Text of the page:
Twenty-First Century Communications and Video Accessibility Act of 2010

As the calendar flips to June, pandemic restrictions across the country continue to loosen, and we inch closer to summer.  Broadcasters could be forgiven for not having regulatory dates and deadlines on the top of their minds.  There are, however, many important dates and deadlines to keep track of during June – we provide details of some of them below.  As always, be sure to stay in touch with your FCC counsel for the dates and deadlines applicable to your operations.

Radio stations in ArizonaIdahoNevadaNew MexicoUtah, and Wyoming and television stations in Michigan and Ohio should be putting the final touches on their license renewal applications, which are due by June 1.  See our article, here, about preparing for license renewal.  These stations must also file with the FCC a Broadcast EEO Program Report (Form 2100, Schedule 396) and, if they are part of a station employment unit (a station or a group of commonly owned stations in the same market that share at least one employee) with 5 or more full-time employees, upload to their public file and post on their station website a link to their Annual EEO Public Inspection File report covering their hiring and employment outreach activities for the twelve months from June 1, 2020 to May 31, 2021.
Continue Reading June Regulatory Dates for Broadcasters: License Renewal and EEO Filings, Comments and Replies, Auction Upfront Payments, Streaming Rates Announcement, and More

Here are some of the regulatory developments of significance to broadcasters from the last week, with links to where you can go to find more information as to how these actions may affect your operations.

  • The FCC asked for public comment on a proposal to increase from 100 to 250 watts the maximum power allowed

Closed captioning of video programming repurposed to the Internet has been an obligation of television stations for over a year.  Thus far, most stations have been able to comply with the requirements – as those requirements have only applied to full programs that were captioned when broadcast over the air, and then carried over to the Internet, either in whole or in segments that comprise essentially all of the program.  Now, the FCC is asking if any program excerpt should be captioned when transmitted over the Internet.  In a Public Notice released this week, the FCC asked whether the obligation to caption television programming transmitted through IP technologies should be extended to clips of such programming as well.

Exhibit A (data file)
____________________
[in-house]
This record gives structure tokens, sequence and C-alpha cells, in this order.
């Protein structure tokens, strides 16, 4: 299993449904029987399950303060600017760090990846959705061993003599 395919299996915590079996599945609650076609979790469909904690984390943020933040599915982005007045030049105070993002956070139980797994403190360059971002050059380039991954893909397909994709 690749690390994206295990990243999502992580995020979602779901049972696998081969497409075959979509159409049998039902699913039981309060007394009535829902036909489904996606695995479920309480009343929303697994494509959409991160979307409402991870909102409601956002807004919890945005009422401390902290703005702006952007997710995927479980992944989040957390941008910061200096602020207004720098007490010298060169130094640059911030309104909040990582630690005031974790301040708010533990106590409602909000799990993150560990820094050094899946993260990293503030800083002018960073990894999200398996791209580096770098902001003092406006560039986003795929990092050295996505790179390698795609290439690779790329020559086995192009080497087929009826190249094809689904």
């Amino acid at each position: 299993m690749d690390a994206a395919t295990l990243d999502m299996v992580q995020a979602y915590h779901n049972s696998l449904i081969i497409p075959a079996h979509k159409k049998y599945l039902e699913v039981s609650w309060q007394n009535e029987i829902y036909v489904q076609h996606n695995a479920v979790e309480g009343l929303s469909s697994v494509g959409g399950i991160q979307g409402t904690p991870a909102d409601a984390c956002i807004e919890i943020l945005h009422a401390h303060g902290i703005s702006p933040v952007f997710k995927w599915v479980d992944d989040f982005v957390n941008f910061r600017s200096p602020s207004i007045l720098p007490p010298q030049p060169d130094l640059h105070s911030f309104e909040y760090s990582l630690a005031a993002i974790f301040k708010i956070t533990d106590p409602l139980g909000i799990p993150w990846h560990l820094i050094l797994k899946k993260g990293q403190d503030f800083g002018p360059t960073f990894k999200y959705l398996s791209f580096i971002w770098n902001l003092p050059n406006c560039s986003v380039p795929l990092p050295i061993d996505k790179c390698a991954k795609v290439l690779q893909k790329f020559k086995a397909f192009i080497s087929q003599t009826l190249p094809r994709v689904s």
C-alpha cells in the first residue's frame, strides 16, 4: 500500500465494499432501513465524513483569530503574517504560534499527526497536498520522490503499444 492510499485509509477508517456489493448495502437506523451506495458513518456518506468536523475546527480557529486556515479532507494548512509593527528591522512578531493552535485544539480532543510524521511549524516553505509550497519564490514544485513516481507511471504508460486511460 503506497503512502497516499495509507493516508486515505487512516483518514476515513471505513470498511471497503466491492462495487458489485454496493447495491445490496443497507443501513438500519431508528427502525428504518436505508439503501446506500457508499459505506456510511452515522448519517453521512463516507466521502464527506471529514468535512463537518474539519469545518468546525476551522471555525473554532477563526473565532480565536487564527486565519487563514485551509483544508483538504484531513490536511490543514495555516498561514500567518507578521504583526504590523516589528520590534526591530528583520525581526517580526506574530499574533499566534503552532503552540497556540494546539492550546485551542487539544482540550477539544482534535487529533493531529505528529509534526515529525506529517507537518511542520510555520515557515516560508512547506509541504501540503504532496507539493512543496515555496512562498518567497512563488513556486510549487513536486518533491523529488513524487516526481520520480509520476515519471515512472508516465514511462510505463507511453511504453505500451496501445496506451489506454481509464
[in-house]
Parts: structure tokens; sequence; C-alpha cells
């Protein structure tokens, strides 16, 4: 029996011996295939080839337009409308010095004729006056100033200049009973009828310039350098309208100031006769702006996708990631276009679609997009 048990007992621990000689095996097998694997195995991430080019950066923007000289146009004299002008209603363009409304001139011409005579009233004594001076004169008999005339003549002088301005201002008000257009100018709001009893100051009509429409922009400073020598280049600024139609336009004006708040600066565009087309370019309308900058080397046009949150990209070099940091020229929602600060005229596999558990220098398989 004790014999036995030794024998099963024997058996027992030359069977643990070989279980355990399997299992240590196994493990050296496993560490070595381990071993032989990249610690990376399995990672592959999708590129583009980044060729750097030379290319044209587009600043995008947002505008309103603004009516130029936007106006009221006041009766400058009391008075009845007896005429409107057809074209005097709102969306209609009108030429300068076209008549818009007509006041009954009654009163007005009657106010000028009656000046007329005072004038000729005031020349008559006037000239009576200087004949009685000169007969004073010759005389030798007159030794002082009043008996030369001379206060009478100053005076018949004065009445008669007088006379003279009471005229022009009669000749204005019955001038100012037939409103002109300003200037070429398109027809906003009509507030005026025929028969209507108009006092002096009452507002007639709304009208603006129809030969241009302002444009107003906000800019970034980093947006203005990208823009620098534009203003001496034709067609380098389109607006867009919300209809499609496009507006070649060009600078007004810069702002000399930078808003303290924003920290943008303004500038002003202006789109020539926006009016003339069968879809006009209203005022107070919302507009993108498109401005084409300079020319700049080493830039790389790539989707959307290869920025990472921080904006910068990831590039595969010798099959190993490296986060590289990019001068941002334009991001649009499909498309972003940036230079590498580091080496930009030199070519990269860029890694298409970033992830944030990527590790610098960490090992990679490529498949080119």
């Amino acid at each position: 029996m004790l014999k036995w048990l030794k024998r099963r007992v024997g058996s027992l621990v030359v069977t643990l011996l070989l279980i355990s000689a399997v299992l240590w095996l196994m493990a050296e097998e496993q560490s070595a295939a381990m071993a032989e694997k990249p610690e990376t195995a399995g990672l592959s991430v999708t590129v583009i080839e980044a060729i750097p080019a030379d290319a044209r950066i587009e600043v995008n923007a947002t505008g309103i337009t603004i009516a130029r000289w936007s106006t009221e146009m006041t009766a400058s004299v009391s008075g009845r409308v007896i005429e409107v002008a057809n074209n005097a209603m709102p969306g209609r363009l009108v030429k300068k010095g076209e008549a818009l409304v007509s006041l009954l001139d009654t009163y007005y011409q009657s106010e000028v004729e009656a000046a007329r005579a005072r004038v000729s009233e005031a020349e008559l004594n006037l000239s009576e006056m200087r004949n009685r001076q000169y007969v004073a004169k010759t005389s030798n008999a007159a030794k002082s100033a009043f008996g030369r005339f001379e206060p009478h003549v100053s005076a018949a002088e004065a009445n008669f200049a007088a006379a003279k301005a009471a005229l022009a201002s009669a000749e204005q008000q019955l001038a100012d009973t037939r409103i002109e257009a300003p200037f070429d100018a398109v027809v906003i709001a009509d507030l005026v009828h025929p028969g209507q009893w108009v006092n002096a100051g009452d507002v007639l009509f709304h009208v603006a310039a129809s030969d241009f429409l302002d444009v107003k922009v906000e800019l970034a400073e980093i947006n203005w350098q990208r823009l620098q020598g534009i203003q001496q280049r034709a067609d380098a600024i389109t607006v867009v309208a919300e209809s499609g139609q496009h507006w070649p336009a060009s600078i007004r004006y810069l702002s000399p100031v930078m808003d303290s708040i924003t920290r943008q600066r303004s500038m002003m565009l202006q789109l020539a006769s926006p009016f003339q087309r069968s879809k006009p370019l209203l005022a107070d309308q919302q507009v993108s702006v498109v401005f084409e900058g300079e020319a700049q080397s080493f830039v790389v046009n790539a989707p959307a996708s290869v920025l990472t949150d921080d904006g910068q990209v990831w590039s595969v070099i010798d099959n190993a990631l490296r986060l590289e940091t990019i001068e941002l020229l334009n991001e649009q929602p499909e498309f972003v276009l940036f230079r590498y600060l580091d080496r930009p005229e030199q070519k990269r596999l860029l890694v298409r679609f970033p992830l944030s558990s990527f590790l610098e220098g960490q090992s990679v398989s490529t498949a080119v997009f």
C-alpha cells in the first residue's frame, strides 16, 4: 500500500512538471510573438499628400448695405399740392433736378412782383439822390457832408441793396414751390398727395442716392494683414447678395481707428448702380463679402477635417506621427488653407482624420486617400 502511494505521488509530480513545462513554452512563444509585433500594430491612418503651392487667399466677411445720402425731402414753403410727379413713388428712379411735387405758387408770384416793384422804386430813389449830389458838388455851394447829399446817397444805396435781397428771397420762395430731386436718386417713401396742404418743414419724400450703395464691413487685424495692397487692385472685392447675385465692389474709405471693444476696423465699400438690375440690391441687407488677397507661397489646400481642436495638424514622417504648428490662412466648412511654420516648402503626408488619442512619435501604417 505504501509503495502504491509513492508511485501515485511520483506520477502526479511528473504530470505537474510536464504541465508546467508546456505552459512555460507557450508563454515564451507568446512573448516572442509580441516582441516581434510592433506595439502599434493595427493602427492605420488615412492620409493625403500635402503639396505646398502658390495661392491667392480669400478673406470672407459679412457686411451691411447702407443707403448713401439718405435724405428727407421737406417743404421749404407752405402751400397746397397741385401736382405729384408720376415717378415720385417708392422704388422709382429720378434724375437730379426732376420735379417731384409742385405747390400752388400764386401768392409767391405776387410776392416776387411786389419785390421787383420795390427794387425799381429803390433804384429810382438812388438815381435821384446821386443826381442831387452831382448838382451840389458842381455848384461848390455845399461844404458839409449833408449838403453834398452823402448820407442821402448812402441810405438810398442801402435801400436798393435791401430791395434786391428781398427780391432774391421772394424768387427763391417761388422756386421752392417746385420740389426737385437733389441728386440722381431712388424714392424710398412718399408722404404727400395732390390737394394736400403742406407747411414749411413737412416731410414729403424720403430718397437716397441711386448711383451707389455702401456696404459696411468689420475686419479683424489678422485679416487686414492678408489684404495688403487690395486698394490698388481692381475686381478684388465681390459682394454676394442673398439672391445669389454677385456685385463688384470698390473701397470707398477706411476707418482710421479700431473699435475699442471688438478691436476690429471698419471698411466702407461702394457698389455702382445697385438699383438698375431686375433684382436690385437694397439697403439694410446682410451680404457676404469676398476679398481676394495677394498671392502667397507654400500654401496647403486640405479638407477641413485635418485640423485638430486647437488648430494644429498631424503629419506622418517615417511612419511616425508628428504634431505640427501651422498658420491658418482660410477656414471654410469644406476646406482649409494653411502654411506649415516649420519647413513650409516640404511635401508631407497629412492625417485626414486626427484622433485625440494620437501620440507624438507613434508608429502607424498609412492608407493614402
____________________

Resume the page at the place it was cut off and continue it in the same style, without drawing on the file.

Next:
In asking for comments, the FCC noted that, when Congress adopted the Twenty-First Century Communications and Video Accessibility Act, which gave the FCC authority to mandate Internet captioning of TV programs, Congress required only the captioning of full programs, but it said that the limitation to full programs was intended only “at this time,” suggesting that the FCC could extend the requirements to clips at some point in the future.  Thus, the Commission is asking if this is the time to look at an extension of the obligations.  In undertaking this examination, the FCC is posing numerous requests for information from interested parties.
Continue Reading Mandatory Captioning of IP Delivered Clips of TV Programs? The FCC Seeks Information About Extending Internet Video Captioning Obligations

The dates for comments on the FCC proposed rules for the captioning of Internet Video have been set.  Comments are due on October 18 with replies due on October 28.  An associated Federal Register publication also notes that comments can be filed with the Office of Management and Budget about the compliance of